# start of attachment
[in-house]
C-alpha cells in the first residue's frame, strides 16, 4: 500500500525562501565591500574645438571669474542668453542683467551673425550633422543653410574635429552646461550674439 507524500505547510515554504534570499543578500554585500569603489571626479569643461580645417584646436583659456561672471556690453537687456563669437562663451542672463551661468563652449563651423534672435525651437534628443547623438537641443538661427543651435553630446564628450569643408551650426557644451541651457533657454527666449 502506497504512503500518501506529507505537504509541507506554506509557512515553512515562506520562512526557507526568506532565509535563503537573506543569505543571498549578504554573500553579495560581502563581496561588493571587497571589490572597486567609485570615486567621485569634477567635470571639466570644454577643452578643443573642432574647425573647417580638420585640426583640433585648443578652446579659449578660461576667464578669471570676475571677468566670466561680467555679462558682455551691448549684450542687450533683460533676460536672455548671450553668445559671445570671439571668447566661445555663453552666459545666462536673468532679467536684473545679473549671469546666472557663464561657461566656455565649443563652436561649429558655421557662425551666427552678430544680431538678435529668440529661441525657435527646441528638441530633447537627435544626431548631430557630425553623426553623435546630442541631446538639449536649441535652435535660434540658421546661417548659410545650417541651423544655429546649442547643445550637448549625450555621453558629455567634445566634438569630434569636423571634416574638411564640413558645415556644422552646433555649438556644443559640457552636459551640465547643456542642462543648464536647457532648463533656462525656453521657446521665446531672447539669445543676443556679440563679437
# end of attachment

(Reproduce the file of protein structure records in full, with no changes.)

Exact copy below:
[in-house]
C-alpha cells in the first residue's frame, strides 16, 4: 500500500525562501565591500574645438571669474542668453542683467551673425550633422543653410574635429552646461550674439 507524500505547510515554504534570499543578500554585500569603489571626479569643461580645417584646436583659456561672471556690453537687456563669437562663451542672463551661468563652449563651423534672435525651437534628443547623438537641443538661427543651435553630446564628450569643408551650426557644451541651457533657454527666449 502506497504512503500518501506529507505537504509541507506554506509557512515553512515562506520562512526557507526568506532565509535563503537573506543569505543571498549578504554573500553579495560581502563581496561588493571587497571589490572597486567609485570615486567621485569634477567635470571639466570644454577643452578643443573642432574647425573647417580638420585640426583640433585648443578652446579659449578660461576667464578669471570676475571677468566670466561680467555679462558682455551691448549684450542687450533683460533676460536672455548671450553668445559671445570671439571668447566661445555663453552666459545666462536673468532679467536684473545679473549671469546666472557663464561657461566656455565649443563652436561649429558655421557662425551666427552678430544680431538678435529668440529661441525657435527646441528638441530633447537627435544626431548631430557630425553623426553623435546630442541631446538639449536649441535652435535660434540658421546661417548659410545650417541651423544655429546649442547643445550637448549625450555621453558629455567634445566634438569630434569636423571634416574638411564640413558645415556644422552646433555649438556644443559640457552636459551640465547643456542642462543648464536647457532648463533656462525656453521657446521665446531672447539669445543676443556679440563679437